The Commodification Of Hip-Hop In India: A Discussion
Image: Prabh Deep by Nishant Jhamb
When describing Indian hip-hop, the word ‘nascent’ may as well be crumpled up and lit on fire amongst other cliched terms like: game-changing, fledgling, budding, out there, and breath of fresh air. Indian hip-hop has been around for a while; through acts like Panjabi MC, Street Academics, Raftaar, Bombay Bassment and others, the genre has been cemented, though maybe not as visibly as it is today. Over the last few years, the mainstream has taken notice of a different type of hip-hop: slowly building momentum through the streets, gaining popularity via the internet’s recycling of likes, re-tweets and shares, it snaked its way through the back alleys of major metropolis’ and has now rooted itself in corporate boardrooms.
From being turned away at clubs to being on billboards in New Delhi and Mumbai, India now boasts a kind of hip-hop that is neither nascent or new; rather, it’s a portal into the psyche of those who have always been on the fringes. The outsiders looking in. Now, they are the culture.
As Indian hip-hop is enveloped in this meteoric rise, everyone is aching for a slice. The question of whether brands are latching onto hip-hop as a fad is being whispered in the corners. Are artists stuck in a perpetual problem of money over legacy? With corporates depending on rappers to change the way they’re perceived and rappers depending on companies for cash to pay the bills, is there an ethical way to go about this?
Image: Seedhe Maut by Samrat Nagar for Homegrown
Encore of rapidly-rising New Delhi-based duo Seedhe Maut explained:“hip-hop is popping up right now. Not just [in] India, but the hip-hop/trap wave has consumed most part of the world. And the trend doesn’t seem to slow down anytime soon. It’s only natural for brands to associate themselves with trends to stay relevant.” Uday Kapur, co-founder of Azadi Records echoed this sentiment stating, “The primary reason is hype.” He went on to explain how many companies in the music scene, including Azadi, gravitated towards Indian hip-hop as it offered “something fresh” after a long time of stagnation and a focus on electronic music. The listeners also play a part for Kapur as “homegrown hip-hop has an audience that previously the industry didn’t/couldn’t speak to so it’s a completely new market for brands who have been involved with the scene for years.”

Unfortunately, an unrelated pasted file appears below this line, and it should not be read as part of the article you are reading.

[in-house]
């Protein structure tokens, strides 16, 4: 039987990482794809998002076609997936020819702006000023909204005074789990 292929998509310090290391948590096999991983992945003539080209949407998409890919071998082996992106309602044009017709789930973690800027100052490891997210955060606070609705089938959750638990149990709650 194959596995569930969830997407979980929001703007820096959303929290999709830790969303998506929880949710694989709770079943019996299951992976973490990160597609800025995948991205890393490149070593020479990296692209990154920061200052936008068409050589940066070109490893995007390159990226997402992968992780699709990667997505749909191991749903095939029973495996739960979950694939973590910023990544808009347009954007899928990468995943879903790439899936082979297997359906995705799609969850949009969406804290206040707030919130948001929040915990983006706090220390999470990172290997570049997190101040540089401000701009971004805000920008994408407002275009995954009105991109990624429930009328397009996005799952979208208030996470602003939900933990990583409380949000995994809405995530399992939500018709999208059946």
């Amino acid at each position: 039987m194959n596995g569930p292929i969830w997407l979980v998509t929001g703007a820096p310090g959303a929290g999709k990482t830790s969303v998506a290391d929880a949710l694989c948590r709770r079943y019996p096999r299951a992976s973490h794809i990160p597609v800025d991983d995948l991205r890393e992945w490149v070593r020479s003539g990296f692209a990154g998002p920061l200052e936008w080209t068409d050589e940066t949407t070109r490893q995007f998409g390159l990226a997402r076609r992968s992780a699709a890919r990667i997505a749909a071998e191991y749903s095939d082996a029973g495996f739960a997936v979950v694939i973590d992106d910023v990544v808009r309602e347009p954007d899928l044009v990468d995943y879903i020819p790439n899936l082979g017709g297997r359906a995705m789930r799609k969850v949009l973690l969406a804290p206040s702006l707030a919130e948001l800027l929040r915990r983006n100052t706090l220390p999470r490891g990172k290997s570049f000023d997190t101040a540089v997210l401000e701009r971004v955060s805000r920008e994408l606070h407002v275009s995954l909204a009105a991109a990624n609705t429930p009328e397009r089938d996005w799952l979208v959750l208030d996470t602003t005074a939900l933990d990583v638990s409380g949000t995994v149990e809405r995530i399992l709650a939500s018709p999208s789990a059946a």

Shantanu Pujari of Mumbai-based hip-hop collective Swadesi sees the glass half-empty, “We believe an individual coming from a poor background has no one else ready to sponsor [them] but Bira or Saavn. If the artist is able to pay their bills and fulfill their responsibilities in their family then it is fair.” Smokey the Ghost, an MC, rapper and producer voiced a similar opinion, “Well, brands always ride waves and clearly hip-hop has been growing and has grown today into one of the world’s biggest genres.”
Working with brands is a two-sided coin: artists need to pay their bills, and if someone is coming from a lower socio-economic background, the money presented by large companies is an easy cash-grab. For some, like Encore, going for the money doesn’t equate to selling out: “Money is what has driven generation of rappers to create a legacy. Do you think anyone wants to hear a broke rapper giving financial advice to people? Let the audience decide what’s good enough.” And Divine, one of India’s most well-known rappers, explained how his team make decisions, “[We] have never jumped into these deals and have always taken our time with brand associations so that goes a long way. It’s great that brands are working with more artists in the genre as a lot of artists are doing quality work right now.”
Image: Divine & Raja Kumari
Despite his well-intentioned answer, Divine’s authenticity has been called into question lately. A casteist slur by collaborator Raja Kumari on their latest song, ‘Roots’, had social media in uproar. Questions of whether the duo have forgotten their roots are prominent – he’s proudly from the ‘gullies’ of Mumbai, while Raja Kumari has a degree in religious studies, with a focus on South Asia. Firmly in the grasp of corporations, the duo continue to play sold-out shows ignoring the calls for an apology. In response to whether artists’ vision is being compromised, Divine stated, “Not really, no. Working with brands sometimes also helps with being able to have the means to put out more quality music, produce better videos and more.”
Origin stories can become murky and quickly forgotten when the artist is flushed with cash, clothes and fame. Smokey the Ghost summarised this eloquently: “You see what happened with Naezy? He is clearly the dude who started this gully rap trend. Fame and money got to him so bad that he couldn’t handle it at all. Low or high income, at the end of the day it’s more about knowing where you are. I would be fine if the authenticity is lost, but what it really does is it kills the rapper and the art form. Many rappers I know who signed big money deals, don’t have the drive anymore to rap with the same heart as before.”